Kel Richards, Australian Author

“Following the evolution of Australian English from the arrival of the First Fleet to the present day is akin to tracing the nation’s history. When you follow the history of Australian English from 1788 to the present, you’re actually following the history of the entire country.”

What are the Kinds of Australian English? 

Linguists say there are three types of Australian English are spoken: broad, general, and cultivated. They are part of a continuum that reflects accent fluctuations. 

They can, but do not always, represent the speaker’s socioeconomic position, education, and urban or rural upbringing.

Broad Australian English

This Australian English is recognized and understood by English speakers all around the world. It is widespread across the country, but it is most prominent in rural areas. 

This dialect is frequently referred to as ‘Strine’ (or “Strayan,” a contraction of the word Australian), and a speaker of the dialect is known as an ‘Ocker’

Broad speakers had a higher tendency for syllable assimilation and consonant elision were more likely to utilize weak consonants or constrained intonation, spoke more slowly, and had a higher tendency to exhibit pervasive nasality, according to tests. Diphthongs are also typically pronounced longer. 

General Australian English

The most prevalent Australian accent is general Australian English.

It is particularly popular in urban areas of Australia, and it is widely utilized in Australian films, television shows, and advertising.

Cultivated Australian English

Cultivated Australian English was once thought to indicate high social status or education. 

In addition, a 1989 study found that Cultivated Australian English speakers were ranked higher in intelligence, competence, reliability, honesty, and status than Broad Australian English speakers.

This dialect has certain characteristics in common with Received Pronunciation (of British English) and the Transatlantic accent. 

Differences Between Australian and American English

The English language is the world’s most widely spoken language. Learning and using Australian English or American English may be an option depending on where you reside.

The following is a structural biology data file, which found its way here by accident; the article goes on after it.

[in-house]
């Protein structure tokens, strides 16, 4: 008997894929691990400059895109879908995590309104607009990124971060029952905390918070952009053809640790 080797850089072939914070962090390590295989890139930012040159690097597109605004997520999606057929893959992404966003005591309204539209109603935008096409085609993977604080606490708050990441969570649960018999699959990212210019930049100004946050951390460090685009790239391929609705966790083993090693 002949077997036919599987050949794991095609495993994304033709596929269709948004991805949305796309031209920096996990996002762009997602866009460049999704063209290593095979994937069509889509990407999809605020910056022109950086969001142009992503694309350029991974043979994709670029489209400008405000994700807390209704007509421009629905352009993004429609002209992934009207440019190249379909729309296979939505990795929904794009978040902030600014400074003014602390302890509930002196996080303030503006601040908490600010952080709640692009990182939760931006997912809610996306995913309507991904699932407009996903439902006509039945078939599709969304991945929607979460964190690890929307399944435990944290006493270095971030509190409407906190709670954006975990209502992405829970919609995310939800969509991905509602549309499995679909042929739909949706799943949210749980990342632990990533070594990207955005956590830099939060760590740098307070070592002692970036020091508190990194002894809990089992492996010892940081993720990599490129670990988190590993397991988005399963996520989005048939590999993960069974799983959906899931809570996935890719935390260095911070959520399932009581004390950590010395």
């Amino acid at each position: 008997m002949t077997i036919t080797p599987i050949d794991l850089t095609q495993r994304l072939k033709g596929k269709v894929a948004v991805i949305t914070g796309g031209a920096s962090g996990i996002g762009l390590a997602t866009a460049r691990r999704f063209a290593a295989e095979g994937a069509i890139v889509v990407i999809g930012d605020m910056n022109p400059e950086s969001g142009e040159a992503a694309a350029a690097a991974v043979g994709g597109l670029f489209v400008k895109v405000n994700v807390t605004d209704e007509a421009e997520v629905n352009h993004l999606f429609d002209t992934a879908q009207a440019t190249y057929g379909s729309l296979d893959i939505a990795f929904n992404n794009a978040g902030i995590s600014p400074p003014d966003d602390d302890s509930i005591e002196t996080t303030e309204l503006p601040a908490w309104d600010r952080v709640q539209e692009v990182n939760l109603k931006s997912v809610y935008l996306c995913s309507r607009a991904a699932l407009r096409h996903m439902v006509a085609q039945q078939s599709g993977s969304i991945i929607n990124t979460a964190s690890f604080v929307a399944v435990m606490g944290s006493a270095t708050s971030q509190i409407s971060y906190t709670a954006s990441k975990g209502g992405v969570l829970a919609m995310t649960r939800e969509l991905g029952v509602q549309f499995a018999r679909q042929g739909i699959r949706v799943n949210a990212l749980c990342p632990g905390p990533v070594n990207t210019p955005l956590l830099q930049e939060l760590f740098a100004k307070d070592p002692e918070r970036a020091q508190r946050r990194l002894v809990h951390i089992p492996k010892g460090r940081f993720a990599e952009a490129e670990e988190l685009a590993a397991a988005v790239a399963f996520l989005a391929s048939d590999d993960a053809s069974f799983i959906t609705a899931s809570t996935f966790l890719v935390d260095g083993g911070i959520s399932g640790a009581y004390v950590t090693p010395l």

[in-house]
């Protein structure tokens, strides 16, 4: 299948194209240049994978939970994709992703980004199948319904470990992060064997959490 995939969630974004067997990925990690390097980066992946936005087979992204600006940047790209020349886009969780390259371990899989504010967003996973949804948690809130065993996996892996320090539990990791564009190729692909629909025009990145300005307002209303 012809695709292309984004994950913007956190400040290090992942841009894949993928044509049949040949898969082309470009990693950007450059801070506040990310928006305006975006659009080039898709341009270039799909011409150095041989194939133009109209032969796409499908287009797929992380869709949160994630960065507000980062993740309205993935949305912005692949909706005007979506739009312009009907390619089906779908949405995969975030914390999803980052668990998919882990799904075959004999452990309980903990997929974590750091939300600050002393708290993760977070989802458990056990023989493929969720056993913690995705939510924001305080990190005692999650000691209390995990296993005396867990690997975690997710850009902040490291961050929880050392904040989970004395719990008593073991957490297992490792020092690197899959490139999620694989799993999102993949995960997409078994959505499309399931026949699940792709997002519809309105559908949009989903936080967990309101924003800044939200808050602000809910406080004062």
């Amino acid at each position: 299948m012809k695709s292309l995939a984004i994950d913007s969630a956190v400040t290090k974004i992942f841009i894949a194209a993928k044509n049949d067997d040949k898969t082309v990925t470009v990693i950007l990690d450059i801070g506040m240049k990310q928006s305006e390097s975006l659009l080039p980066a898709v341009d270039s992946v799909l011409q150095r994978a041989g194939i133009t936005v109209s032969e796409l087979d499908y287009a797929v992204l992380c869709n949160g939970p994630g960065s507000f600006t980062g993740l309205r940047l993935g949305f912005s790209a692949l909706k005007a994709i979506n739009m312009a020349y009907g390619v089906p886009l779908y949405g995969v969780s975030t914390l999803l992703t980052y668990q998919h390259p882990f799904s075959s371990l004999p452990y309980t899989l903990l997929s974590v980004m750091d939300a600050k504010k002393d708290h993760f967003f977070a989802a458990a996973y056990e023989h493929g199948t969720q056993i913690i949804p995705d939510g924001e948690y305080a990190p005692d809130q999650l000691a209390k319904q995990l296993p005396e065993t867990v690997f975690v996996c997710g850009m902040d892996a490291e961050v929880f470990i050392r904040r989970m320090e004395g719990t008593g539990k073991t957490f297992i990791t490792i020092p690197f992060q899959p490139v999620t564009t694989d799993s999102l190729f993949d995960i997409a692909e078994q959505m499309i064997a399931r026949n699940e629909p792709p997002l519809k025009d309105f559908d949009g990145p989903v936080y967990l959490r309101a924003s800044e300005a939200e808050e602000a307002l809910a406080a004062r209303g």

While there are a lot of resemblances between Australian and American English, there are also quite a few modifications.


Note: Australian English uses British English in spelling. 

Australian/British EnglishAmerican English 


Note: Australian English uses British English vocabulary as well. 

Australian/British EnglishAmerican English 
chipsfrench fries
cripspotato chips
first floorground floor
notice boardbulletin board

However, there are also some words in Australian English that differ from British English.  

Australian EnglishBritish English 


Note: Australian English follows British English grammar rules. 

Present Perfect and Past Simple Tenses

In Australian English, the present perfect is used to talk about a past activity that is relevant to the present.

Although the present perfect can be used in the same way as American English, people usually use the past simple when they believe the action is complete. The adjectivesalready’, ‘just’, and ‘yet’ are examples of this.

Australian/British EnglishAmerican English
“I am not hungry. I have already eaten”

“Have you paid your bills already?”

“Yes, I’ve just cleaned the room.”
“I am not hungry. I already ate.”

“Did you pay your bills already?”

“Yes, I just cleaned it.”

Verb Forms with Collective Nouns

In Australian English, a singular or plural verb can be used with a noun that refers to a group of things or people (collective noun). 

They employ a plural verb when they think of the group as individuals; when the group is considered as a single unit, a singular verb is used.

A singular verb is utilized with collective nouns in American English.

Note: The noun ‘police’ is always considered plural (in both).

Australian/British EnglishAmerican English